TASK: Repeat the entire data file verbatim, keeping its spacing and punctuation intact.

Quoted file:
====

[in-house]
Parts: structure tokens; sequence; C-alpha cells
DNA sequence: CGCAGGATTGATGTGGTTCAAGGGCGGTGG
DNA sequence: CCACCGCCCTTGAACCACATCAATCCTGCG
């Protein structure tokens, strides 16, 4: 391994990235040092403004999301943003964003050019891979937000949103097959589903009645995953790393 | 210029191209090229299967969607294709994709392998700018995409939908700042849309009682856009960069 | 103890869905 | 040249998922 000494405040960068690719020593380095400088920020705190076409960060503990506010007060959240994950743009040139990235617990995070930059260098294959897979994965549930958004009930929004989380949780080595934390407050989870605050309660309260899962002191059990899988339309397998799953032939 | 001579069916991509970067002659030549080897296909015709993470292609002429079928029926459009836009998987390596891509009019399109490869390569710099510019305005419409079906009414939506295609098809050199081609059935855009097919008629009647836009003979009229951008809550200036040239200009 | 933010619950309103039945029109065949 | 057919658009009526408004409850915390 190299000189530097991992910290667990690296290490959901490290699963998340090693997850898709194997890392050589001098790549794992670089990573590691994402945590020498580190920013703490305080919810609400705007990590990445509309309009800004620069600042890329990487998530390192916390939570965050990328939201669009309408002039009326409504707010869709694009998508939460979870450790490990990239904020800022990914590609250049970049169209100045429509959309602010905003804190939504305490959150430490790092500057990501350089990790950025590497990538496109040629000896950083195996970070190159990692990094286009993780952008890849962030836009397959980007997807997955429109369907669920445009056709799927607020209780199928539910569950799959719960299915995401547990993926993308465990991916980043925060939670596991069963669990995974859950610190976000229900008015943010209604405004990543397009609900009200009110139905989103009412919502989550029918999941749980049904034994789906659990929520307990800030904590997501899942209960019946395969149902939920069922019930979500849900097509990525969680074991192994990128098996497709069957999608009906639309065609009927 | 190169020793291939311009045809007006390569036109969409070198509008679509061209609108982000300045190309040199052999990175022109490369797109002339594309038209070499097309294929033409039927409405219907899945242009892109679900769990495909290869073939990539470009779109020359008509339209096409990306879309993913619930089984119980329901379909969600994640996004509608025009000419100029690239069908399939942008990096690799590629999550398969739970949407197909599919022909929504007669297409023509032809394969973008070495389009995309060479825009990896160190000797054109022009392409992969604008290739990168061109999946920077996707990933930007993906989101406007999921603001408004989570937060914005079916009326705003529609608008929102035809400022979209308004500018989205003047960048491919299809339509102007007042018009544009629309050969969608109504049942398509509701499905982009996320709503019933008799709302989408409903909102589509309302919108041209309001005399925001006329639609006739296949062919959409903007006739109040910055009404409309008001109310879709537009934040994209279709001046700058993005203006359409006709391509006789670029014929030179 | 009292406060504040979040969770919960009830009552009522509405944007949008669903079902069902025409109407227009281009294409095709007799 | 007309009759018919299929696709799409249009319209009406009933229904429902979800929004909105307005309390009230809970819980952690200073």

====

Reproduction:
[in-house]
Parts: structure tokens; sequence; C-alpha cells
DNA sequence: CGCAGGATTGATGTGGTTCAAGGGCGGTGG
DNA sequence: CCACCGCCCTTGAACCACATCAATCCTGCG
């Protein structure tokens, strides 16, 4: 391994990235040092403004999301943003964003050019891979937000949103097959589903009645995953790393 | 210029191209090229299967969607294709994709392998700018995409939908700042849309009682856009960069 | 103890869905 | 040249998922 000494405040960068690719020593380095400088920020705190076409960060503990506010007060959240994950743009040139990235617990995070930059260098294959897979994965549930958004009930929004989380949780080595934390407050989870605050309660309260899962002191059990899988339309397998799953032939 | 001579069916991509970067002659030549080897296909015709993470292609002429079928029926459009836009998987390596891509009019399109490869390569710099510019305005419409079906009414939506295609098809050199081609059935855009097919008629009647836009003979009229951008809550200036040239200009 | 933010619950309103039945029109065949 | 057919658009009526408004409850915390 190299000189530097991992910290667990690296290490959901490290699963998340090693997850898709194997890392050589001098790549794992670089990573590691994402945590020498580190920013703490305080919810609400705007990590990445509309309009800004620069600042890329990487998530390192916390939570965050990328939201669009309408002039009326409504707010869709694009998508939460979870450790490990990239904020800022990914590609250049970049169209100045429509959309602010905003804190939504305490959150430490790092500057990501350089990790950025590497990538496109040629000896950083195996970070190159990692990094286009993780952008890849962030836009397959980007997807997955429109369907669920445009056709799927607020209780199928539910569950799959719960299915995401547990993926993308465990991916980043925060939670596991069963669990995974859950610190976000229900008015943010209604405004990543397009609900009200009110139905989103009412919502989550029918999941749980049904034994789906659990929520307990800030904590997501899942209960019946395969149902939920069922019930979500849900097509990525969680074991192994990128098996497709069957999608009906639309065609009927 | 190169020793291939311009045809007006390569036109969409070198509008679509061209609108982000300045190309040199052999990175022109490369797109002339594309038209070499097309294929033409039927409405219907899945242009892109679900769990495909290869073939990539470009779109020359008509339209096409990306879309993913619930089984119980329901379909969600994640996004509608025009000419100029690239069908399939942008990096690799590629999550398969739970949407197909599919022909929504007669297409023509032809394969973008070495389009995309060479825009990896160190000797054109022009392409992969604008290739990168061109999946920077996707990933930007993906989101406007999921603001408004989570937060914005079916009326705003529609608008929102035809400022979209308004500018989205003047960048491919299809339509102007007042018009544009629309050969969608109504049942398509509701499905982009996320709503019933008799709302989408409903909102589509309302919108041209309001005399925001006329639609006739296949062919959409903007006739109040910055009404409309008001109310879709537009934040994209279709001046700058993005203006359409006709391509006789670029014929030179 | 009292406060504040979040969770919960009830009552009522509405944007949008669903079902069902025409109407227009281009294409095709007799 | 007309009759018919299929696709799409249009319209009406009933229904429902979800929004909105307005309390009230809970819980952690200073």